Not to be left on the sidelines, several pharma companies took to the airwaves Sunday for the biggest ad show of the year, also known as the Super Bowl. With one of the largest consumer audiences on TV, dozens of advertisers jockey to get their messages in the game, this year at an estimated $5 million per 30 seconds.
Valeant Pharmaceuticals ($VRX) nabbed two spots, one for its IBS-D fighter Xifaxan and another for anti-fungal cream Jublia. It was the second year in a row that Jublia appeared in the big game.
Meanwhile, AstraZeneca ($AZN) ran an unbranded :60 spot addressing opioid-induced constipation, encouraging people to talk to their doctors "and ask about prescription treatment options." The ad included a callout to the website OICisdifferent.com, where users who click on the prescription option button are taken to the home page for Movantik, AZ's OIC branded treatment.
However, just being in the Bowl doesn't guarantee success with the cheese dip and beer-drinking crowd. In the all-important social conversation around the game, pharma spots ranked in the middle of the pack or even lower, according to real-time TV tracker iSpot.tv's metrics on Monday morning.Valeant's Xifaxan Super Bowl ad
AZ's OIC spot ranked highest among the pharma group at No. 28 for total social impressions, garnering more than 26 million by mid-Monday morning. Xifaxan, which debuted a follow up to its current campaign with new creative in which the 'Gut Guy' races to the restroom at a football game, ranked No. 54. Jublia continued its celebrity star theme, this time with former football players Howie Long, Deion Sanders and Phil Simms at a posh foot salon, ranked No. 68.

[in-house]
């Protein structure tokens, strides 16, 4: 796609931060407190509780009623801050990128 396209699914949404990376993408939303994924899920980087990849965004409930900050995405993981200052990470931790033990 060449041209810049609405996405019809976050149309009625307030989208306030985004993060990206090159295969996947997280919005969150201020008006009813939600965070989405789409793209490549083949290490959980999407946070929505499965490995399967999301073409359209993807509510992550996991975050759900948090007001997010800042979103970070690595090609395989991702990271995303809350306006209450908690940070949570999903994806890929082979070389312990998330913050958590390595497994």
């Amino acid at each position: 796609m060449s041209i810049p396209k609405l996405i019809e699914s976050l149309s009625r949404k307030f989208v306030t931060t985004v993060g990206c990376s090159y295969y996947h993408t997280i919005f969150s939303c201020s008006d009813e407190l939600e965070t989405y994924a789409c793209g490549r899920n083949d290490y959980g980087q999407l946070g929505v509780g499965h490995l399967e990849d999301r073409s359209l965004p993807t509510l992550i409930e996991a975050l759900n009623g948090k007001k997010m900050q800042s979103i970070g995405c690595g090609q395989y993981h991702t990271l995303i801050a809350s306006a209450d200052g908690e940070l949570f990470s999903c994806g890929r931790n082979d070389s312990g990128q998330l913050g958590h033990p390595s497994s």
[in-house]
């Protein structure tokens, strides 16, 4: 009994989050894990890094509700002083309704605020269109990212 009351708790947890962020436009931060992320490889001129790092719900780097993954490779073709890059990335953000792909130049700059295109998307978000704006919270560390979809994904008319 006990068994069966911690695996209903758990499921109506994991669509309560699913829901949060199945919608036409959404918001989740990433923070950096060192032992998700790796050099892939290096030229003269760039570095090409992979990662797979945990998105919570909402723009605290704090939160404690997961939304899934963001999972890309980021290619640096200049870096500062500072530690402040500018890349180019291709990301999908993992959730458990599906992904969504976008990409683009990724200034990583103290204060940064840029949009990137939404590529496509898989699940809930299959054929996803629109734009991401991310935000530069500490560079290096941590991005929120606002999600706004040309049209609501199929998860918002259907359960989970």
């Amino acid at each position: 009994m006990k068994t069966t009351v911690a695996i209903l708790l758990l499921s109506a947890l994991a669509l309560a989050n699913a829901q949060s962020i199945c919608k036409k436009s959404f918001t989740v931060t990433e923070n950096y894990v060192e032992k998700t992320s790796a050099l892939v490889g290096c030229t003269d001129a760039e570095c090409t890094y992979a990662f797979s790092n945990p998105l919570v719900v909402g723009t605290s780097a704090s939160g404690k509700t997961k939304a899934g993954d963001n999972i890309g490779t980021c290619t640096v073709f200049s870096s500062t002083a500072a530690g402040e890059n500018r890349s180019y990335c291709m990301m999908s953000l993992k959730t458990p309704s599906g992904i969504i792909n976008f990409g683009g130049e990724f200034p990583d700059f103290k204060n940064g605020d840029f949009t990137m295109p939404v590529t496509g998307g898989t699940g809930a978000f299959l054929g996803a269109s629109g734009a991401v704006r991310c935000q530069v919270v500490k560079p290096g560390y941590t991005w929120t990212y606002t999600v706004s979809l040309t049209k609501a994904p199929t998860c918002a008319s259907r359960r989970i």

All three ads tanked in USA Today's annual viewer poll and came in at the very bottom of the list of its 63 consumer-ranked ads: AZ's OIC was No. 60, Xifaxan was No. 62 and Jublia came in dead last at No. 63.
NPR dubbed the three as the "worst reference to bodily functions" in its Monday morning assessment of the Super Bowl ads with its puzzled critic writing: "The Super Bowl is known for inspiring lots of eating and lavish spreads of food. So why would advertisers pay millions to air ads focusing on constipation, irritable bowel syndrome and toe fungus?"
Still, post-game media coverage included many mentions of the drugs, including Entertainment Weekly's "Twitterverse finds unofficial Super Bowl mascot in diarrhea medication commercial" article and Mashable's "Poop Poop had its very own Super Bowl 50 moment," referring to AZ's OIC ad.
In another healthcare ad fare in the game: Pfizer ($PFE) ran its first Super Bowl ad for Advil in 14 years, but only managed to come in at No. 59 with 2.8 million social impressions. There were 95 national ads aired during the Super Bowl, according to iSpot.tv, although more than 20 were promotions for other CBS network TV shows.
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